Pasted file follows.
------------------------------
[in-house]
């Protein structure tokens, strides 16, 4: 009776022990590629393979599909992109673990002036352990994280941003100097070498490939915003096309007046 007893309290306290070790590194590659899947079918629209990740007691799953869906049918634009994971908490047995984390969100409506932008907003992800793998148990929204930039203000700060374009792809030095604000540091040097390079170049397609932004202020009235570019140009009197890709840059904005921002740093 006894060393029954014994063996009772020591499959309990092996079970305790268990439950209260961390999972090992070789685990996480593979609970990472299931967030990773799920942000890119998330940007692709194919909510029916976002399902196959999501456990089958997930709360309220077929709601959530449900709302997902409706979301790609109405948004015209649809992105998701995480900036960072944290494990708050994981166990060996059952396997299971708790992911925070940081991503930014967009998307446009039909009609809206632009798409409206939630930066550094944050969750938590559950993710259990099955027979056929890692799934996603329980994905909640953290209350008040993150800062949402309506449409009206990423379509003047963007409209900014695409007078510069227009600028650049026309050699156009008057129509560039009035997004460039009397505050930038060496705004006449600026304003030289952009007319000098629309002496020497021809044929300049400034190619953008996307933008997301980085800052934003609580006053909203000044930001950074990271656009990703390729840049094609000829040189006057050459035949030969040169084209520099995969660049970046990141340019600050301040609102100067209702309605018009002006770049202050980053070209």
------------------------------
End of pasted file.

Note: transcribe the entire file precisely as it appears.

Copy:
[in-house]
């Protein structure tokens, strides 16, 4: 009776022990590629393979599909992109673990002036352990994280941003100097070498490939915003096309007046 007893309290306290070790590194590659899947079918629209990740007691799953869906049918634009994971908490047995984390969100409506932008907003992800793998148990929204930039203000700060374009792809030095604000540091040097390079170049397609932004202020009235570019140009009197890709840059904005921002740093 006894060393029954014994063996009772020591499959309990092996079970305790268990439950209260961390999972090992070789685990996480593979609970990472299931967030990773799920942000890119998330940007692709194919909510029916976002399902196959999501456990089958997930709360309220077929709601959530449900709302997902409706979301790609109405948004015209649809992105998701995480900036960072944290494990708050994981166990060996059952396997299971708790992911925070940081991503930014967009998307446009039909009609809206632009798409409206939630930066550094944050969750938590559950993710259990099955027979056929890692799934996603329980994905909640953290209350008040993150800062949402309506449409009206990423379509003047963007409209900014695409007078510069227009600028650049026309050699156009008057129509560039009035997004460039009397505050930038060496705004006449600026304003030289952009007319000098629309002496020497021809044929300049400034190619953008996307933008997301980085800052934003609580006053909203000044930001950074990271656009990703390729840049094609000829040189006057050459035949030969040169084209520099995969660049970046990141340019600050301040609102100067209702309605018009002006770049202050980053070209």